A Charity Commission lawyer will review the regulator’s decision not to release the name of a person linked to the British False Memory Society, a charity that raises awareness of cases in which adults "falsely remember" having been sexually abused as children.
The BFMS, which was registered as a charity in 1994, says on its website that it abhors genuine cases of child abuse, but believes that "a number of people, usually during psychotherapy or counselling, are recovering ‘memories’ of having been sexually abused in childhood, even though those accused deny such abuse and there is no corroborating evidence".
It says the charity "aims to raise public awareness of the inherent dangers of false memory".
In January, Barbara Richards, a member of the public who said she had survived child abuse, asked the regulator to release the name of the person who applied to register the BFMS as a charity. She claimed in a letter to the commission that the charity had been founded by Ralph Underwager, whom she accused of appearing to support paedophilia in a magazine interview in the 1990s.
Madeline Greenhalgh, director of the BFMS, told Third Sector that Underwager did not found the charity but that it was founded by Roger Scotford. She said, however, that she could not give the name of the person who applied to register the charity, who was a trustee.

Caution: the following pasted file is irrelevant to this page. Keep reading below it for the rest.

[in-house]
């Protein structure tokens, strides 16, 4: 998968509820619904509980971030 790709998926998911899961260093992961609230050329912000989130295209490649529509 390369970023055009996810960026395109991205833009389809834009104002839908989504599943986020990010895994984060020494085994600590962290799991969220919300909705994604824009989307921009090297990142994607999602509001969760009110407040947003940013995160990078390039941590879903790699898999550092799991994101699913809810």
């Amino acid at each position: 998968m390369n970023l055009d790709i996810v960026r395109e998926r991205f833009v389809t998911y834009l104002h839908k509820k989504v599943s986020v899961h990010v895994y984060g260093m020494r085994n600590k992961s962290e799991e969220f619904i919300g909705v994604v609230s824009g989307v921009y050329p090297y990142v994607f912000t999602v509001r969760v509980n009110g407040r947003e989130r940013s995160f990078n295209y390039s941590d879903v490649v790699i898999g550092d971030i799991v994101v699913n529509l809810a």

"That individual is now deceased and therefore I cannot ask him if he is prepared to be named," she said. "It is not appropriate for me to name him."
Greenhalgh said Underwager founded the US-based False Memory Syndrome Foundation, which has no formal links to BFMS. She said Underwager, who died in 2003, resigned from the False Memory Syndrome Foundation after carrying out what she called an "awful interview".
In its response to Richards’ request, the Charity Commission confirmed the date of registration but said it could not give the name of the applicant because doing so "would contravene the principles of the Data Protection Act 1998". It said the details of a current correspondent for the charity were available on the commission’s website.
However, the regulator has now appointed a member of its legal team, Louise Platt, to assess its decision not to publish the name, after Richards complained about the decision.